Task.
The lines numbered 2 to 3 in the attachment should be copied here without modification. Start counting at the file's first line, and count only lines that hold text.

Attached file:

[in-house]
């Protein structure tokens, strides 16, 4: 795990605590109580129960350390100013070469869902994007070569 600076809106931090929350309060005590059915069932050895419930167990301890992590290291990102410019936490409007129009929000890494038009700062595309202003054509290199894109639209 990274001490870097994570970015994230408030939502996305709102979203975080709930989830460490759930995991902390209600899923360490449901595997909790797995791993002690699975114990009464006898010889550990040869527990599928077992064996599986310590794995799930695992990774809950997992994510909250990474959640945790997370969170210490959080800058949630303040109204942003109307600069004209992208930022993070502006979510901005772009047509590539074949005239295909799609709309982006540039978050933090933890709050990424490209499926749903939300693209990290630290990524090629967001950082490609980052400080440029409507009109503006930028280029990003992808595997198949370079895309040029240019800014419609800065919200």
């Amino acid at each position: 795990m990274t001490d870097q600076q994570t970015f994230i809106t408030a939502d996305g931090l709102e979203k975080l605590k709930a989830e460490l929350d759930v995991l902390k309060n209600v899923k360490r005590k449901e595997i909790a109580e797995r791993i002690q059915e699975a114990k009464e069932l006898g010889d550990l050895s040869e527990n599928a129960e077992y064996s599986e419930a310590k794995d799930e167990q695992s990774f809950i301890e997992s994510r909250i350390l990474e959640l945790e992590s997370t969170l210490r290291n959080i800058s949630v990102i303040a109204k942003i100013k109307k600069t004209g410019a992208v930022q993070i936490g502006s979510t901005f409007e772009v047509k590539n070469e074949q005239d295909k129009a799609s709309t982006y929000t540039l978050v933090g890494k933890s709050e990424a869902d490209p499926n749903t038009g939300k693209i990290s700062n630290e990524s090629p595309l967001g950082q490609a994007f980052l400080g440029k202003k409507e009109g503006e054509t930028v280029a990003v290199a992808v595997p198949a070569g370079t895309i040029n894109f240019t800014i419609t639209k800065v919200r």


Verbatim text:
């Protein structure tokens, strides 16, 4: 795990605590109580129960350390100013070469869902994007070569 600076809106931090929350309060005590059915069932050895419930167990301890992590290291990102410019936490409007129009929000890494038009700062595309202003054509290199894109639209 990274001490870097994570970015994230408030939502996305709102979203975080709930989830460490759930995991902390209600899923360490449901595997909790797995791993002690699975114990009464006898010889550990040869527990599928077992064996599986310590794995799930695992990774809950997992994510909250990474959640945790997370969170210490959080800058949630303040109204942003109307600069004209992208930022993070502006979510901005772009047509590539074949005239295909799609709309982006540039978050933090933890709050990424490209499926749903939300693209990290630290990524090629967001950082490609980052400080440029409507009109503006930028280029990003992808595997198949370079895309040029240019800014419609800065919200």
């Amino acid at each position: 795990m990274t001490d870097q600076q994570t970015f994230i809106t408030a939502d996305g931090l709102e979203k975080l605590k709930a989830e460490l929350d759930v995991l902390k309060n209600v899923k360490r005590k449901e595997i909790a109580e797995r791993i002690q059915e699975a114990k009464e069932l006898g010889d550990l050895s040869e527990n599928a129960e077992y064996s599986e419930a310590k794995d799930e167990q695992s990774f809950i301890e997992s994510r909250i350390l990474e959640l945790e992590s997370t969170l210490r290291n959080i800058s949630v990102i303040a109204k942003i100013k109307k600069t004209g410019a992208v930022q993070i936490g502006s979510t901005f409007e772009v047509k590539n070469e074949q005239d295909k129009a799609s709309t982006y929000t540039l978050v933090g890494k933890s709050e990424a869902d490209p499926n749903t038009g939300k693209i990290s700062n630290e990524s090629p595309l967001g950082q490609a994007f980052l400080g440029k202003k409507e009109g503006e054509t930028v280029a990003v290199a992808v595997p198949a070569g370079t895309i040029n894109f240019t800014i419609t639209k800065v919200r």